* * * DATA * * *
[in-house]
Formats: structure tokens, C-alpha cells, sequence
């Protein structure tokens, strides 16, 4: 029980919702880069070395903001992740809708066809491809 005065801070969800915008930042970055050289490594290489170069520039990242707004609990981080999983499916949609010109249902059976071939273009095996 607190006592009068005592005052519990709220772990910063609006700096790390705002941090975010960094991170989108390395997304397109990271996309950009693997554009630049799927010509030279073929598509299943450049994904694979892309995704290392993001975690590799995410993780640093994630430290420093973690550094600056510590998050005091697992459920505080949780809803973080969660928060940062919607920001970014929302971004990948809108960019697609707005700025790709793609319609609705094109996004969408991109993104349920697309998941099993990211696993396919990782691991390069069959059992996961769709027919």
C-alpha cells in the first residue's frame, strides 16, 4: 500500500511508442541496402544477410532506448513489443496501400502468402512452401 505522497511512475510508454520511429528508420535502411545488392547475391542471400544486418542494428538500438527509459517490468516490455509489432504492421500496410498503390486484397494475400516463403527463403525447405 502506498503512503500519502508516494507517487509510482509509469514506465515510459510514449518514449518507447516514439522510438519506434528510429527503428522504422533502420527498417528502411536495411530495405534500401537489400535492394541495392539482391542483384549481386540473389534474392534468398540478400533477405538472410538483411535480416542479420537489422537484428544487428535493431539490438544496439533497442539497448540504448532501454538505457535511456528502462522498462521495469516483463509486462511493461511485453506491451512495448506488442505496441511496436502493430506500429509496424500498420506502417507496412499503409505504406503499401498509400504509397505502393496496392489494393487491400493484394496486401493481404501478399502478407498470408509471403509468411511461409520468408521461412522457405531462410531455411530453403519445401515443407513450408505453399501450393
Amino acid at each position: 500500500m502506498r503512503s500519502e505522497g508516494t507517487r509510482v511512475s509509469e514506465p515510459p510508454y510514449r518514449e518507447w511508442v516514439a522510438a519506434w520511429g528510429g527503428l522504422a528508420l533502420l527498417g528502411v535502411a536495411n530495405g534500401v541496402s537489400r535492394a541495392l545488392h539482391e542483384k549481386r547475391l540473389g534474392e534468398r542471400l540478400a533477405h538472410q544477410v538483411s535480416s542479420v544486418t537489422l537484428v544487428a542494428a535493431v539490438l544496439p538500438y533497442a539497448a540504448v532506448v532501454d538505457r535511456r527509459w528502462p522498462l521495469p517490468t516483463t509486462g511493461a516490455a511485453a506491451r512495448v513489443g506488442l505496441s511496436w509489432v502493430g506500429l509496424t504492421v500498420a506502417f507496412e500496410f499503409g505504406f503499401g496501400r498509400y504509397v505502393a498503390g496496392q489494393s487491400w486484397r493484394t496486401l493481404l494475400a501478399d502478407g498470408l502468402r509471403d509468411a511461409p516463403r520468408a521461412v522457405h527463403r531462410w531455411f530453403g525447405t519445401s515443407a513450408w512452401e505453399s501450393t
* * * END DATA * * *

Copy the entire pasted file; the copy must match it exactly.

[in-house]
Formats: structure tokens, C-alpha cells, sequence
């Protein structure tokens, strides 16, 4: 029980919702880069070395903001992740809708066809491809 005065801070969800915008930042970055050289490594290489170069520039990242707004609990981080999983499916949609010109249902059976071939273009095996 607190006592009068005592005052519990709220772990910063609006700096790390705002941090975010960094991170989108390395997304397109990271996309950009693997554009630049799927010509030279073929598509299943450049994904694979892309995704290392993001975690590799995410993780640093994630430290420093973690550094600056510590998050005091697992459920505080949780809803973080969660928060940062919607920001970014929302971004990948809108960019697609707005700025790709793609319609609705094109996004969408991109993104349920697309998941099993990211696993396919990782691991390069069959059992996961769709027919």
C-alpha cells in the first residue's frame, strides 16, 4: 500500500511508442541496402544477410532506448513489443496501400502468402512452401 505522497511512475510508454520511429528508420535502411545488392547475391542471400544486418542494428538500438527509459517490468516490455509489432504492421500496410498503390486484397494475400516463403527463403525447405 502506498503512503500519502508516494507517487509510482509509469514506465515510459510514449518514449518507447516514439522510438519506434528510429527503428522504422533502420527498417528502411536495411530495405534500401537489400535492394541495392539482391542483384549481386540473389534474392534468398540478400533477405538472410538483411535480416542479420537489422537484428544487428535493431539490438544496439533497442539497448540504448532501454538505457535511456528502462522498462521495469516483463509486462511493461511485453506491451512495448506488442505496441511496436502493430506500429509496424500498420506502417507496412499503409505504406503499401498509400504509397505502393496496392489494393487491400493484394496486401493481404501478399502478407498470408509471403509468411511461409520468408521461412522457405531462410531455411530453403519445401515443407513450408505453399501450393
Amino acid at each position: 500500500m502506498r503512503s500519502e505522497g508516494t507517487r509510482v511512475s509509469e514506465p515510459p510508454y510514449r518514449e518507447w511508442v516514439a522510438a519506434w520511429g528510429g527503428l522504422a528508420l533502420l527498417g528502411v535502411a536495411n530495405g534500401v541496402s537489400r535492394a541495392l545488392h539482391e542483384k549481386r547475391l540473389g534474392e534468398r542471400l540478400a533477405h538472410q544477410v538483411s535480416s542479420v544486418t537489422l537484428v544487428a542494428a535493431v539490438l544496439p538500438y533497442a539497448a540504448v532506448v532501454d538505457r535511456r527509459w528502462p522498462l521495469p517490468t516483463t509486462g511493461a516490455a511485453a506491451r512495448v513489443g506488442l505496441s511496436w509489432v502493430g506500429l509496424t504492421v500498420a506502417f507496412e500496410f499503409g505504406f503499401g496501400r498509400y504509397v505502393a498503390g496496392q489494393s487491400w486484397r493484394t496486401l493481404l494475400a501478399d502478407g498470408l502468402r509471403d509468411a511461409p516463403r520468408a521461412v522457405h527463403r531462410w531455411f530453403g525447405t519445401s515443407a513450408w512452401e505453399s501450393t